In fall of 1995, I walked into my local video game store and beheld a spectacle of curious magnificence: The Virtual Boy, Nintendo’s first 32 bit VR console. Having been obsessed with virtual reality in all its bravado via Demolition Man, Lawnmower Man and Virtuosity (movies my parents didn’t need to know I had seen at the time) the concept of an in-home VR entertainment set blew my fragile teenage mind. I begged and pleaded with my parents to cough up the non-inflation adjusted $179, but they may have clairvoyantly sensed that it was a bad investment.

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Fast forward to 2015, where the benchmark for my skepticism of all ostensible consumer VR products harks back to the Virtual Boy. Will new VR products succeed in bringing tangible virtual environments to the average human, or will they fail in the cacophony of other practical technologies? Will they enrich peoples’ lives through inspirational content and realistic animation, or will they tumble down the precipitous uncanny valley? Will they be consumer ready and attractively priced, or will they languish in developer kit purgatory or die a [near] death of preproduction exclusivity à la Google Glass v1 (new Glass patents have been recently filed…hmmm…)?

While only time will tell…that time is right now!

No one would argue with you that we already have the means for advanced visualization already available and most likely on your person at this very moment. Smart phones offer breathtaking resolution, insanely fast processing, and in most cases an open (or at least approachable) API for creating riveting stereoscopic VR content. There are already several products currently shipping on a consumer basis, including the Dodocase VR Pop-Up Viewer and the kitschier, less analog Zeiss VR One.

Of course the world knows that Facebook snatched up Oculus for a meager $2B, and while consumers may be aware that it’s not quite a commercial entity, that hasn’t stopped it from becoming the de facto HMD (head-mounted display) of referential preference. The word Oculus has in many ways replaced HMD or VR headset in the same way Coke replaced soda, or Kleenex to tissue (though I don’t think I’ve Xeroxed anything in some time).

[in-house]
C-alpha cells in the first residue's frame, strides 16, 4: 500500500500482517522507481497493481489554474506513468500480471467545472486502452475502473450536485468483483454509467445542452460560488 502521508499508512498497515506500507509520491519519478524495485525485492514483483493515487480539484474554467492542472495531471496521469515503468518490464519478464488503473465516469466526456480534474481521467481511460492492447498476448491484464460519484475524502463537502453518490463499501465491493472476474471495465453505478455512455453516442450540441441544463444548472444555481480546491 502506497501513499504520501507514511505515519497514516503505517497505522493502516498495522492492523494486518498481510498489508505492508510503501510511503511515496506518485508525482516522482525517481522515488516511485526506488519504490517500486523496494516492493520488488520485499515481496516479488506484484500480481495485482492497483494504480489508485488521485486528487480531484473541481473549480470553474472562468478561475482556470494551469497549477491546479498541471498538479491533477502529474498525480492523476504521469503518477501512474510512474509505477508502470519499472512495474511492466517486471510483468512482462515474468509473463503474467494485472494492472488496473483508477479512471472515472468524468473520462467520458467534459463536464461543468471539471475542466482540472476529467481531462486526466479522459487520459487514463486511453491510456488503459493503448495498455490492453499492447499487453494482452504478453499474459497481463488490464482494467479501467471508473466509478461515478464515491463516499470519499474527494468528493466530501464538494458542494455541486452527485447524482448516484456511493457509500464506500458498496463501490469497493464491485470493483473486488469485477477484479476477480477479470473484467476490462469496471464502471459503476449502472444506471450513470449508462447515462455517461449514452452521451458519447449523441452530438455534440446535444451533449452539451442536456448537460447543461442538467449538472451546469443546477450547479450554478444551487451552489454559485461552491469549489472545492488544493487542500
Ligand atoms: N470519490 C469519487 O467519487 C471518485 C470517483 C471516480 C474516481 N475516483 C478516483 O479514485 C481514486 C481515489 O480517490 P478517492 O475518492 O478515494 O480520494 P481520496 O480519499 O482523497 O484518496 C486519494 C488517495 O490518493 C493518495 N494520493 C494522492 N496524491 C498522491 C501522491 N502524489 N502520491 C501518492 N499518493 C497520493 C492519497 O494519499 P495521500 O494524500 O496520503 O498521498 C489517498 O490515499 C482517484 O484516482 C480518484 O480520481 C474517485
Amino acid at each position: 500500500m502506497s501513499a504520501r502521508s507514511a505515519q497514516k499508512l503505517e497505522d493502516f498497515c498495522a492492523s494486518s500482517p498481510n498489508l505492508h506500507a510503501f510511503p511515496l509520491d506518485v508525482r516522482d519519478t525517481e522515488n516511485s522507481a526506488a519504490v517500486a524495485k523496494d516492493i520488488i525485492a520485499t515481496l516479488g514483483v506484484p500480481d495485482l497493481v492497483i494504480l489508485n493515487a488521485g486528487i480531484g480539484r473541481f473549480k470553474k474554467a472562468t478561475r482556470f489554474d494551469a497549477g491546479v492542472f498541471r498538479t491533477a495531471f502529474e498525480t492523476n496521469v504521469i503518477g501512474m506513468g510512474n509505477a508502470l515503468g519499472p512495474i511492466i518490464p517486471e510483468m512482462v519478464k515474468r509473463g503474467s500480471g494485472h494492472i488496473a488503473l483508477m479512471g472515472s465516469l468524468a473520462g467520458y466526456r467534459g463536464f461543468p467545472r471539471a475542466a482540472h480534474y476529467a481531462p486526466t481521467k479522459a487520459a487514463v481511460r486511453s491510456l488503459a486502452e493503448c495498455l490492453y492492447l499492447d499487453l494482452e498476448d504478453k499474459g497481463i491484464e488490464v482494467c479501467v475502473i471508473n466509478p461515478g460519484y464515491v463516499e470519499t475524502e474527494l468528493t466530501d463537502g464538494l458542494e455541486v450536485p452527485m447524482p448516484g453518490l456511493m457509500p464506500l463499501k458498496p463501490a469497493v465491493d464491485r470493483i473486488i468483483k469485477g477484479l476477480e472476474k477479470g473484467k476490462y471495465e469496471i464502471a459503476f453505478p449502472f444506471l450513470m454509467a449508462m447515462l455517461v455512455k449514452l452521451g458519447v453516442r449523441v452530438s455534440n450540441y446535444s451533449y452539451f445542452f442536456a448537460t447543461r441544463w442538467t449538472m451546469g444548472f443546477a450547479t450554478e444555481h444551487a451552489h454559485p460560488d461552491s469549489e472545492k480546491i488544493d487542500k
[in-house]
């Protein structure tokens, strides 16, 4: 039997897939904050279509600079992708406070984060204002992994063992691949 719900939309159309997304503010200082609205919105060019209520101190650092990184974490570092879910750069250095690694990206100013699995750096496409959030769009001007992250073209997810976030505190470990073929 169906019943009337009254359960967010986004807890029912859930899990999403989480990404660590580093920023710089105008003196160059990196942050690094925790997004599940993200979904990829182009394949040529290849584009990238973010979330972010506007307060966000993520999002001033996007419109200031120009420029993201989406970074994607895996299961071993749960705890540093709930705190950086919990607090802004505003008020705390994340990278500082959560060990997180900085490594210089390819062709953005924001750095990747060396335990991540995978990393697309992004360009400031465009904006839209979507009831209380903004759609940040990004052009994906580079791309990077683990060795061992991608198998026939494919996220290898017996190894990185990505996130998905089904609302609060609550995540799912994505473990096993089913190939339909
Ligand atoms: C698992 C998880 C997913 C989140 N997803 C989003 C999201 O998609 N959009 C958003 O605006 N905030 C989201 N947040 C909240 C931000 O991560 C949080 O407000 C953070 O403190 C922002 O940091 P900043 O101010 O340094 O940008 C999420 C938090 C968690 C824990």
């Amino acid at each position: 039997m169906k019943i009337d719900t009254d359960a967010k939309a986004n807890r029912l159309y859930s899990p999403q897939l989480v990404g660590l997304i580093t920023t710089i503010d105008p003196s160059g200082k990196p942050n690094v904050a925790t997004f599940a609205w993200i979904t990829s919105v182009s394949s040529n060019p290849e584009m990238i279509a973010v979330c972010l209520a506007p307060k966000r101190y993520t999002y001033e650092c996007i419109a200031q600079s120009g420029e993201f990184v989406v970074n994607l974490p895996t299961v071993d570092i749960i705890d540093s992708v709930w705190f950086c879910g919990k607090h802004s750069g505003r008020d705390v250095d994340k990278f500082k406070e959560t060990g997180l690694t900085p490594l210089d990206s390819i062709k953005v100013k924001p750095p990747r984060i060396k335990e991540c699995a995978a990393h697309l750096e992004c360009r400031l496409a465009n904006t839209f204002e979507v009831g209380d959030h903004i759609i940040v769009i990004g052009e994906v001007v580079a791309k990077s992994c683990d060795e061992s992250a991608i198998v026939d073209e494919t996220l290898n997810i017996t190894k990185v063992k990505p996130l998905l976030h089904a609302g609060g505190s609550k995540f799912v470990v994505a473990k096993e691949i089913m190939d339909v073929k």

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Still, who knows how long momentum will last before they officially release a consumer version (announced for 2016), while competitors like Samsung (Gear VR) and HTC/Valve (SteamVR) vie for the same capricious market with tantalizingly designed headsets of their own. And let’s not forget Google Cardboard, Razor OSVR, and the speciously bleeding-edge Microsoft HoloLens. And who knows what the heck Magic Leap is working on?! Their latest teaser video showing an AR (augmented reality) office environment had enthusiasts and skeptics weeping with all the emotions.

Meanwhile, companies like Sensics and NVIS have had a stranglehold on the higher-end headset market in the military and vehicle design space, amongst others, for many years now. And with consumer sensors in the Kinect and Smart TVs, stereoscopic applications are only a pair of glasses away.

Yet still, consumer VR seems like a gossamer phenomenon until I can walk into my local electronics shoppe (the anachronistic spelling seems appropriate; who walks into shops anymore?) and grab a headset that streams attainable, believable, mainstream content directly into my eyeballs. With so much hullaballoo enveloping the concept of the “next big thing” in consumer media electronics, will the headset market solidify virtual reality zeitgeist? I think we have learned enough from the Virtual Boy to say that this time…it really will.